Each item was a work of art, composed of leather he acquired from hunters, tanned himself with natural materials, and sewed together by hand with antique fabric sourced from all over the world. 

He loved the process of creating high-quality leather goods, and to do anything less than his best to create them would be offensive to his artistic integrity. 

For that reason, you didn’t need to worry about shoddy work or low-quality products from Barrett because he was independently motivated to make each piece an exceptional work of art.

When people pursue their non-mimetic, true desires, the odds are much higher that they will produce the sort of high-quality work that Barrett did in pursuing his non-mimetic desires. 

And if you imagine any larger-scale pursuit of non-mimetic desires, you can probably picture how extensively this could change the world.

A large-scale pursuit of non-mimetic desires could result in products that work and look better and services executed more effectively because they are performed by people who truly want to perform them. 

And I think more work would have the artistic vision of its creator infused into it leading also to a world of greater beauty.

But I think you would also see more diversity.

When people are free from thinking they have to compete with each other for a limited number of viable careers, the diversity of careers that they pursue is remarkable.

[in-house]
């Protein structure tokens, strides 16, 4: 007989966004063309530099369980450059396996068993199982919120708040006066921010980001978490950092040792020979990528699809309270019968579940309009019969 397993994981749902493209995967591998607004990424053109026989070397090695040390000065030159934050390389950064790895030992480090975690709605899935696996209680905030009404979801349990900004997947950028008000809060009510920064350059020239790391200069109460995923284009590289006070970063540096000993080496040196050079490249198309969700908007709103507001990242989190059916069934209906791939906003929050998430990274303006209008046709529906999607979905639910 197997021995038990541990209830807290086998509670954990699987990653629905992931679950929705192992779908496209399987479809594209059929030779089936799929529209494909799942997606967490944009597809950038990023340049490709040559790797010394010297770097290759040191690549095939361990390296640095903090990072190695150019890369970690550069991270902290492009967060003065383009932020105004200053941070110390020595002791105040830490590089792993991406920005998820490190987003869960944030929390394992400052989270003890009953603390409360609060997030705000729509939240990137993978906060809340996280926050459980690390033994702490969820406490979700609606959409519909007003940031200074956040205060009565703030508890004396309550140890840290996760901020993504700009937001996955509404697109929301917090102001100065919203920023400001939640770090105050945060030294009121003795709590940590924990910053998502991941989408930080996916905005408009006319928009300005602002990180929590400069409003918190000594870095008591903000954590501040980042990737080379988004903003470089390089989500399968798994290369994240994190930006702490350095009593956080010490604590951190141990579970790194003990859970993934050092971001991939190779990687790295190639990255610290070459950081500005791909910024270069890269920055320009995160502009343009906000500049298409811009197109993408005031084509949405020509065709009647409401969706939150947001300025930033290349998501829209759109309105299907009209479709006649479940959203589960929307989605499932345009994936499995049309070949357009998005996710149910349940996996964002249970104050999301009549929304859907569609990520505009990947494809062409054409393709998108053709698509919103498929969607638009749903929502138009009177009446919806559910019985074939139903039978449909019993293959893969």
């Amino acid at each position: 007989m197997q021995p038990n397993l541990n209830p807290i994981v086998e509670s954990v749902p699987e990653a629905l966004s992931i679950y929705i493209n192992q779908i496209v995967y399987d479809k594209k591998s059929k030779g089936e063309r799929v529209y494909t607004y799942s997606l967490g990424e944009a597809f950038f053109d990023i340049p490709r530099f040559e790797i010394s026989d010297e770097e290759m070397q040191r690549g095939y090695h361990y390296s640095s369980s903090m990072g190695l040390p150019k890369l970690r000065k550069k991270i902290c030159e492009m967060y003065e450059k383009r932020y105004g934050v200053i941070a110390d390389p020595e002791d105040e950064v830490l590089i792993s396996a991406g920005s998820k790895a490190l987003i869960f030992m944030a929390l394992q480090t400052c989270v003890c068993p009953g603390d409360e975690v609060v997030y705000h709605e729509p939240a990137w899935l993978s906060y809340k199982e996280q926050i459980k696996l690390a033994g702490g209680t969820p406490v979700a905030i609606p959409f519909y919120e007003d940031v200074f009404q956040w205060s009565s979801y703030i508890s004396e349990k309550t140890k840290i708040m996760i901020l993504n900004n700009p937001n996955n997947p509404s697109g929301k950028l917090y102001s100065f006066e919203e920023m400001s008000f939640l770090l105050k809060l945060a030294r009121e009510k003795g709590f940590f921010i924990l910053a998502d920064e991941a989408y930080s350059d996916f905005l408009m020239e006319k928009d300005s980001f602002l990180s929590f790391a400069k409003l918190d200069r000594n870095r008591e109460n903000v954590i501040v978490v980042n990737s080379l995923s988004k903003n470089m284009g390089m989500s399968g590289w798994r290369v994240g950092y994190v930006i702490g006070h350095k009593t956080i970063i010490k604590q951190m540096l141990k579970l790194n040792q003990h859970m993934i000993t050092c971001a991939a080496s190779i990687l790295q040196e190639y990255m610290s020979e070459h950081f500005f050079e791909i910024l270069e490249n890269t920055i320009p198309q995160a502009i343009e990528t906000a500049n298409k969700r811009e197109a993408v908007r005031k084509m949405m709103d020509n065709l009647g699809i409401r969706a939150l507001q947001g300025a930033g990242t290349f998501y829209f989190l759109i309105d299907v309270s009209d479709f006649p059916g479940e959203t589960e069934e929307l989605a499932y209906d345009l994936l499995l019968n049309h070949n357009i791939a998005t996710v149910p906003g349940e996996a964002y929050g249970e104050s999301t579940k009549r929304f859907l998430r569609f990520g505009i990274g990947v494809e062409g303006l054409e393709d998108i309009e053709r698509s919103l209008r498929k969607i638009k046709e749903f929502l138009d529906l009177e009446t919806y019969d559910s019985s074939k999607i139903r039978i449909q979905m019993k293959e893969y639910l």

Here are some examples of people I know of who have gone above and beyond to pursue their non-mimetic desires resulting in unconventional careers to facilitate this pursuit: 

  • Jordan O’Connor runs Closet Tools, a Chrome extension to help Poshmark users more effectively sell their second-hand fashion, home goods, and electronics. He operates this company solo and has made $38,000 some months
  • Jon Yongfook runs Banner Bear, an image resizing and automation tool, and has grown from a solo SAAS product to a team of seven with ~$51,000 in monthly recurring revenue.
  • My wife and I operate a travel blog that earns us a living while allowing us to travel the world and spend more time with our son. 
  • My friend John left his corporate law career when his portfolio of short-term rental properties provided enough to support him and his family. 
  • I know of someone who rents golf carts to tourists in the Panama City Beach, Florida area and makes a very comfortable living. 

These are just a handful of examples.

But the career context isn’t the only place diversity would emerge, just like the career context isn’t the only place people struggle with mimesis. 

A world with more people pursuing their true desires in all contexts would result in more diversity in all contexts including fashion, architecture, music, and countless other places.